If you’re having diarrhea, how long should you wait before calling your healthcare provider?

Unfortunately, we’ve all experienced diarrhea and if you’re really lucky, you’ve had a few long bouts of it. It’s certainly unpleasant and uncomfortable, but if you have a random midday loose movement and then you’re back to normal, it’s nothing to get nervous about — we’ve all had a meal that just didn’t agree with us or an anxiety-inducing experience that sent us running to the toilet. But when it persists, you should take action.  “If you have loose or very watery stool for several days, if it’s associated with blood, fevers, or if there’s cramping, call your healthcare provider,” says Dr. Limburg. “If nothing else, they should be able to give you something for symptom relief even if there’s not an underlying condition that needs specific treatment.”

When should constipation be a cause for concern?

Once again, this all has to do with deviation from your normal poop patterns. “Think about the frequency with which you normally have a bowel movement as a barometer,” explains Dr. Limburg. “Take note if you usually go once a day but are now going once a week. Particularly in older individuals, new onset constipation could be due to a variety of factors, ranging from a nutritional deficiency to changes in the bowel wall, and could indicate the need for a colonoscopy or other diagnostic testing.”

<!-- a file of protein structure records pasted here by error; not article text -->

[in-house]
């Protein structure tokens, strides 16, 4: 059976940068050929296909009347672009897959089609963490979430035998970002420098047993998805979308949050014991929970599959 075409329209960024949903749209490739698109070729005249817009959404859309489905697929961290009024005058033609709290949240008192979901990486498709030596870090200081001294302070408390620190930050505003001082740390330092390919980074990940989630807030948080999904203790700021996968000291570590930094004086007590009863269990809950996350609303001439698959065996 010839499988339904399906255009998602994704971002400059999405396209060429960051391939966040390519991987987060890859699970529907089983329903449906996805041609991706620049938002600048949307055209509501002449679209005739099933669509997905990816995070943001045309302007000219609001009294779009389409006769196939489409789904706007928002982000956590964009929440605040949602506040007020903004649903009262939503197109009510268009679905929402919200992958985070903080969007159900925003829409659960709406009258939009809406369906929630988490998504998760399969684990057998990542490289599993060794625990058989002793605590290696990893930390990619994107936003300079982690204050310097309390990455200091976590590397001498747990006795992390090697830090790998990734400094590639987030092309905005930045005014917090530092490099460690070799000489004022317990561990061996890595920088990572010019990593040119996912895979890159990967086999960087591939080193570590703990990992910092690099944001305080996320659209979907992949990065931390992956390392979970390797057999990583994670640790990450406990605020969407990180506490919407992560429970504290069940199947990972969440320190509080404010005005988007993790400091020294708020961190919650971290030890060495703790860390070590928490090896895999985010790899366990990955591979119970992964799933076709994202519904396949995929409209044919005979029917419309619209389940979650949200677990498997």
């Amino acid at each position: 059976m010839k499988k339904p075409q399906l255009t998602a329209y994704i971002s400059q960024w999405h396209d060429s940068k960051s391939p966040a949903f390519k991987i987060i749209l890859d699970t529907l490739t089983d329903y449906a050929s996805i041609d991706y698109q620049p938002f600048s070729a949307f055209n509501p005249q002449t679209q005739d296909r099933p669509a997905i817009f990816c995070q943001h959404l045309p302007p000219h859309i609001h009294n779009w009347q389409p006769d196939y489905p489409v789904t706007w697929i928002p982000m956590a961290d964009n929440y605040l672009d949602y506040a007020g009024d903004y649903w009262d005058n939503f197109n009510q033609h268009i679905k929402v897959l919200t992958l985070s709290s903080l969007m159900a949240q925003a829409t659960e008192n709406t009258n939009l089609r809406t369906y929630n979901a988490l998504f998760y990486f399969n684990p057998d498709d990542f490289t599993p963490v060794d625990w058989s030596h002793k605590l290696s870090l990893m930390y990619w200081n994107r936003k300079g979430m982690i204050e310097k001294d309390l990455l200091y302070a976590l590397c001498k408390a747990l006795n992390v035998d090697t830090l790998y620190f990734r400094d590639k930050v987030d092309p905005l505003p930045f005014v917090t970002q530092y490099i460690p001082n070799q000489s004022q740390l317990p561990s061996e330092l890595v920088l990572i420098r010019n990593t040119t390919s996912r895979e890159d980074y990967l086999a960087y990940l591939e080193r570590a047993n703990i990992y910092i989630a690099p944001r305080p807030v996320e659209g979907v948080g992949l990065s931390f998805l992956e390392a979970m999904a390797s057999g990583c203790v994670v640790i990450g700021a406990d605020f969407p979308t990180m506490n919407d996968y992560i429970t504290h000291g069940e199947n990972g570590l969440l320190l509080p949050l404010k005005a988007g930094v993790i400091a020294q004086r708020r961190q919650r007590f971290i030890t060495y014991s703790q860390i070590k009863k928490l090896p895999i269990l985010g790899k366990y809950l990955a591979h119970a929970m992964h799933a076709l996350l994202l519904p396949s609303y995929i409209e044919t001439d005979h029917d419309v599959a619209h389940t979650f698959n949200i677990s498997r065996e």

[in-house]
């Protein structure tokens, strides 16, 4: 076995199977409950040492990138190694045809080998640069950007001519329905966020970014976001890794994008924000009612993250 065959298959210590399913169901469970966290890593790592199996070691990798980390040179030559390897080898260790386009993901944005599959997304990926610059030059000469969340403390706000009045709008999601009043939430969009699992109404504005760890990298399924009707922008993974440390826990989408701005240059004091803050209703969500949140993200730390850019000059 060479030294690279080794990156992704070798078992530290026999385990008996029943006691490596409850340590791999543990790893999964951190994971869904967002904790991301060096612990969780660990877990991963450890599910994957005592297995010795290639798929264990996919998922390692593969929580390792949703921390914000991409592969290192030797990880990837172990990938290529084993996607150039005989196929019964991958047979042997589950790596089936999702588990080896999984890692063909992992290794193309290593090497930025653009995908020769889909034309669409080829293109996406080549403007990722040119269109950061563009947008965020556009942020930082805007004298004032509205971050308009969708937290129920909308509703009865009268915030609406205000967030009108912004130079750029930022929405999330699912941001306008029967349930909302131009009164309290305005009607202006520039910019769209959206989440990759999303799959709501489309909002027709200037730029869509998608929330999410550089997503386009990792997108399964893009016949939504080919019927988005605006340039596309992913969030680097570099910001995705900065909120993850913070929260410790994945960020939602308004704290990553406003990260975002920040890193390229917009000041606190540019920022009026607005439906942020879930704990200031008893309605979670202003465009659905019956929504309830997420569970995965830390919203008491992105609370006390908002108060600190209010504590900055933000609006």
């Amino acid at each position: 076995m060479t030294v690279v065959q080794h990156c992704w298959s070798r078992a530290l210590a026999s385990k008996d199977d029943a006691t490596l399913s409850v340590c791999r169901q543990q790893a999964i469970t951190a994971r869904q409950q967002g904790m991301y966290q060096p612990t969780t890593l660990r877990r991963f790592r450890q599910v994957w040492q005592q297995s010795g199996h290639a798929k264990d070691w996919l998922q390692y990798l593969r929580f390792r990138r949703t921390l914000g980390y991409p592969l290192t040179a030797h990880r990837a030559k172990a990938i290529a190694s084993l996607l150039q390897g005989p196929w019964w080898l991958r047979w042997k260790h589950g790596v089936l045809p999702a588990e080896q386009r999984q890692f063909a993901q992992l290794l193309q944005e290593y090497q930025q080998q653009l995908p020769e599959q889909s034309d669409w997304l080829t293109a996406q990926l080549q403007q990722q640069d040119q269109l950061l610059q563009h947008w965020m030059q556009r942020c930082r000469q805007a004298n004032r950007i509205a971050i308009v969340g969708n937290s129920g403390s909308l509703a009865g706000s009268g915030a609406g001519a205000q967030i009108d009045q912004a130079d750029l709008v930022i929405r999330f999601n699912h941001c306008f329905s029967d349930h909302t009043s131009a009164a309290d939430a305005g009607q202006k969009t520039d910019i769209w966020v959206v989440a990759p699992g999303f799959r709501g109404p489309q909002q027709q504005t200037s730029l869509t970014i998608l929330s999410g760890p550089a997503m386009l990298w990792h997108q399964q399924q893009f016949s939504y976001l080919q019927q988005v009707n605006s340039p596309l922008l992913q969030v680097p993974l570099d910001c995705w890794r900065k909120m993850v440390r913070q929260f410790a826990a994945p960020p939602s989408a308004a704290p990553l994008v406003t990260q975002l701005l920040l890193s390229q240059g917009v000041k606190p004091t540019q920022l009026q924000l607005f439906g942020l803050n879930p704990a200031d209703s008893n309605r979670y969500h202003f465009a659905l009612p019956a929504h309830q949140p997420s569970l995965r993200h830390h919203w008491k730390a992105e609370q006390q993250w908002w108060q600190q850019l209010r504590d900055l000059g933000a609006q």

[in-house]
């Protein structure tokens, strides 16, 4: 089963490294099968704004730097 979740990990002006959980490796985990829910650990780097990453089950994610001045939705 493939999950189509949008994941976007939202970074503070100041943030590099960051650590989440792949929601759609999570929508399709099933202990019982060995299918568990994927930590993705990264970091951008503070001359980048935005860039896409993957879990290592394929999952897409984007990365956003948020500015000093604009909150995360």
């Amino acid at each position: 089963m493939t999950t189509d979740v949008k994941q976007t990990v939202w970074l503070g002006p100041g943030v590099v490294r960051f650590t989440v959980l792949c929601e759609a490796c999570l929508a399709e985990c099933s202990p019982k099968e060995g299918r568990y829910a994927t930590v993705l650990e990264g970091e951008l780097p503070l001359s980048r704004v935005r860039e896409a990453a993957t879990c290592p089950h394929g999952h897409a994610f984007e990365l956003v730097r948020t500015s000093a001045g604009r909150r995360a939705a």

What does it mean if poop floats or sinks?

Generally, your poop should sink. If your poop occasionally floats, it’s probably nothing to worry about. But if it becomes a regular pattern, it could indicate a digestive disorder, Dr. Limburg says: “This could signal that food isn’t being properly broken down or absorbed in the body. If your stool has a mucus-like quality or it looks like there’s oil floating in the water with it, there may be an issue with the upper intestines or pancreas. Sometimes this will be accompanied by an extremely foul smell. These are things you should definitely mention to your healthcare provider.”